Porsche, Tag Heuer Join Nike in Suspending Sharapova Ties

  • Sponsors review relationship after tennis star fails drug test
  • Nike deal said to be worth $70 million over eight years

Maria Sharpova Fails Drug Test, What's Next?

Luxury watch-maker TAG Heuer and German sports-car brand Porsche joined Nike Inc. in suspending their relationship with Maria Sharapova after the world’s highest-paid female athlete admitted to failing a drug test.

Russia’s Sharapova, considered one of the best female tennis players of her generation, said in a news conference Monday in Los Angeles that she had been taking meldonium for health reasons for a decade and had not noticed when it was banned by the World Anti-Doping Agency as of Jan. 1. She has been provisionally suspended by the International Tennis Federation effective March 12.

Failing the test led Nike, which has worked with Sharapova for more than a decade, to suspend its relationship with the 28-year-old, said spokesman Kejuan Wilkins. The test result could cost Sharapova a spot at the Rio 2016 Olympics, the $298,000 she won in January at the Australian Open, and more in endorsement deals.

on day fourteen of the French Open at Roland Garros on June 7, 2014 in Paris, France.

Maria Sharapova celebrates winning the 2014 French Open.

Photographer: Matthew Stockman/Getty Images

“Nike has fanned the flames and other sponsors will be considering their position,” Nigel Currie, the founder of sports marketing agency NC Partnership, said by e-mail. “There are very few female athletes who are recognized in every country, but she is one of them which makes her very attractive to global brands.”

Nike, the world’s largest sporting-goods company, is “saddened and surprised” by the news, Wilkins said. Sharapova’s 2010 deal with the sportswear maker was said to be worth $70 million over eight years, a person with knowledge of the contract said at the time.

Porsche, Evian, Amex

LVMH-owned TAG Heuer, which Sharapova has represented since at least 2005, said it’s suspending negotiations to renew a contract with the athlete that expired in December. The watchmaker also took down Sharapova’s ambassador page from its website.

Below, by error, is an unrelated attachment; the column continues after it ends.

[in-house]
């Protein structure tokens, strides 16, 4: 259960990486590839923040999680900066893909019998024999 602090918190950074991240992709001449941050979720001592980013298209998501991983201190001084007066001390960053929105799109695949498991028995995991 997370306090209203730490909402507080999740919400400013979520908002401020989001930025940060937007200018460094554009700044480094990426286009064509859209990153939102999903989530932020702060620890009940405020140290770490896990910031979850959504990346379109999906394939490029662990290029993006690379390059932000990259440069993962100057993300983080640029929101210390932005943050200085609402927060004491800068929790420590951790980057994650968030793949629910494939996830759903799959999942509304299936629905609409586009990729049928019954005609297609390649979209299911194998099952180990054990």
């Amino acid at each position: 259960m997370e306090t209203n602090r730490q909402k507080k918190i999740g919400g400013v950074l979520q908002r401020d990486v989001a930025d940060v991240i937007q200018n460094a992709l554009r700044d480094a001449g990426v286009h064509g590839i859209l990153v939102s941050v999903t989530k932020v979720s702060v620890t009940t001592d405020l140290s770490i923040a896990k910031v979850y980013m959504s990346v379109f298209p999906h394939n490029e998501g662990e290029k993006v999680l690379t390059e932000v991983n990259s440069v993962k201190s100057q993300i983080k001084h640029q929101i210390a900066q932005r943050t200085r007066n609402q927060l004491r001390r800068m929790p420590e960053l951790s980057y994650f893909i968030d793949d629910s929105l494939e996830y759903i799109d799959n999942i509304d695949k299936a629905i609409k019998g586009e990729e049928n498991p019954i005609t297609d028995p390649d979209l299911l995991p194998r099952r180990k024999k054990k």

Volkswagen AG-owned Porsche, for which the tennis player had been brand ambassador since 2013, said it’s postponing planned activities until further details are released. Danone, owner of Evian bottled water, said it’s surprised and will follow developments closely.

American Express Co., which hired Sharapova as their "face of the US Open" last year, said in an e-mail that "there’s no planned work with her for this year."

"She had already fulfilled all the mutual terms of our contract with her and it was not renewed in 2016," said Amex spokeswoman Amy Marino, who declined to comment on when the decision was made. 

Ranked No. 7 by the Women’s Tennis Association, Sharapova earned $29.7 million in 2015, making her the most highly paid female athlete in the world, according to Forbes, and No. 26 overall, just ahead of Arizona Cardinals quarterback Carson Palmer.

Just 23 percent of her prize money came from tennis winnings -- the other $23 million was earned from endorsements from companies including Avon Products Inc.

A handful of athletes, including a Russian cyclist and six Georgian wrestlers, have tested positive for meldonium this year. According to International Tennis Federation Rules, a positive drug test at the event “automatically leads to disqualification of the results obtained by the player,” including loss of titles and prize money.

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